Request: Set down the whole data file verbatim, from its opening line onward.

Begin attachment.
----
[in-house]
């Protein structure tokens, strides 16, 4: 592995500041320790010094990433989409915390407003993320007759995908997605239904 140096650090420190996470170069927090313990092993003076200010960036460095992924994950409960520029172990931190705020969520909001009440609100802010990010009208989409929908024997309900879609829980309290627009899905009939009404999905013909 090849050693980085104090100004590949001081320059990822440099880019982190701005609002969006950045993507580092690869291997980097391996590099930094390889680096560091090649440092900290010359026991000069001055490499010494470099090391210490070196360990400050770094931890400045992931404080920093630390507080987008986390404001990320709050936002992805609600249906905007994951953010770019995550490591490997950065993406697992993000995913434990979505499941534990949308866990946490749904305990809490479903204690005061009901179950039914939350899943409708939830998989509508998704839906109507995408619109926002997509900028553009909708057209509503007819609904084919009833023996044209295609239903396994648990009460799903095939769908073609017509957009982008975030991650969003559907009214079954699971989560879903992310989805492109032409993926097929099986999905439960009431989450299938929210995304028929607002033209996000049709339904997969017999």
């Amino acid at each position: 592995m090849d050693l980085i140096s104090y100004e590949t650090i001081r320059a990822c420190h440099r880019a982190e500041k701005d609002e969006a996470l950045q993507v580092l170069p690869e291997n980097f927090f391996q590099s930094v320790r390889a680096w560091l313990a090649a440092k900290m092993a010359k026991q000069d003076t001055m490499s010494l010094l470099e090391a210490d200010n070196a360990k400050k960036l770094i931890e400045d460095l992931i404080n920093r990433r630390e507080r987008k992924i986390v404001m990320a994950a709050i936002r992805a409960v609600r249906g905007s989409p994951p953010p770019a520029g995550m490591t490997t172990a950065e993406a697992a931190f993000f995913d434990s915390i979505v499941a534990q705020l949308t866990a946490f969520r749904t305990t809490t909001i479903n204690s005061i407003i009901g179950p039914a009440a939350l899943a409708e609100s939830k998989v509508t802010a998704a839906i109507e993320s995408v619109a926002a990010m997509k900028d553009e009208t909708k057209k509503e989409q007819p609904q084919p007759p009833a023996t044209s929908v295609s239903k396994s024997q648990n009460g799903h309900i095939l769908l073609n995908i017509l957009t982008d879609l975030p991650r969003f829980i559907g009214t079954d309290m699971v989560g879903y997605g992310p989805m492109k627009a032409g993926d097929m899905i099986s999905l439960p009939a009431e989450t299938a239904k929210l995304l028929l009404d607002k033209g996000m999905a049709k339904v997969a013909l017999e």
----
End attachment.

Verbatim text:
[in-house]
């Protein structure tokens, strides 16, 4: 592995500041320790010094990433989409915390407003993320007759995908997605239904 140096650090420190996470170069927090313990092993003076200010960036460095992924994950409960520029172990931190705020969520909001009440609100802010990010009208989409929908024997309900879609829980309290627009899905009939009404999905013909 090849050693980085104090100004590949001081320059990822440099880019982190701005609002969006950045993507580092690869291997980097391996590099930094390889680096560091090649440092900290010359026991000069001055490499010494470099090391210490070196360990400050770094931890400045992931404080920093630390507080987008986390404001990320709050936002992805609600249906905007994951953010770019995550490591490997950065993406697992993000995913434990979505499941534990949308866990946490749904305990809490479903204690005061009901179950039914939350899943409708939830998989509508998704839906109507995408619109926002997509900028553009909708057209509503007819609904084919009833023996044209295609239903396994648990009460799903095939769908073609017509957009982008975030991650969003559907009214079954699971989560879903992310989805492109032409993926097929099986999905439960009431989450299938929210995304028929607002033209996000049709339904997969017999």
């Amino acid at each position: 592995m090849d050693l980085i140096s104090y100004e590949t650090i001081r320059a990822c420190h440099r880019a982190e500041k701005d609002e969006a996470l950045q993507v580092l170069p690869e291997n980097f927090f391996q590099s930094v320790r390889a680096w560091l313990a090649a440092k900290m092993a010359k026991q000069d003076t001055m490499s010494l010094l470099e090391a210490d200010n070196a360990k400050k960036l770094i931890e400045d460095l992931i404080n920093r990433r630390e507080r987008k992924i986390v404001m990320a994950a709050i936002r992805a409960v609600r249906g905007s989409p994951p953010p770019a520029g995550m490591t490997t172990a950065e993406a697992a931190f993000f995913d434990s915390i979505v499941a534990q705020l949308t866990a946490f969520r749904t305990t809490t909001i479903n204690s005061i407003i009901g179950p039914a009440a939350l899943a409708e609100s939830k998989v509508t802010a998704a839906i109507e993320s995408v619109a926002a990010m997509k900028d553009e009208t909708k057209k509503e989409q007819p609904q084919p007759p009833a023996t044209s929908v295609s239903k396994s024997q648990n009460g799903h309900i095939l769908l073609n995908i017509l957009t982008d879609l975030p991650r969003f829980i559907g009214t079954d309290m699971v989560g879903y997605g992310p989805m492109k627009a032409g993926d097929m899905i099986s999905l439960p009939a009431e989450t299938a239904k929210l995304l028929l009404d607002k033209g996000m999905a049709k339904v997969a013909l017999e």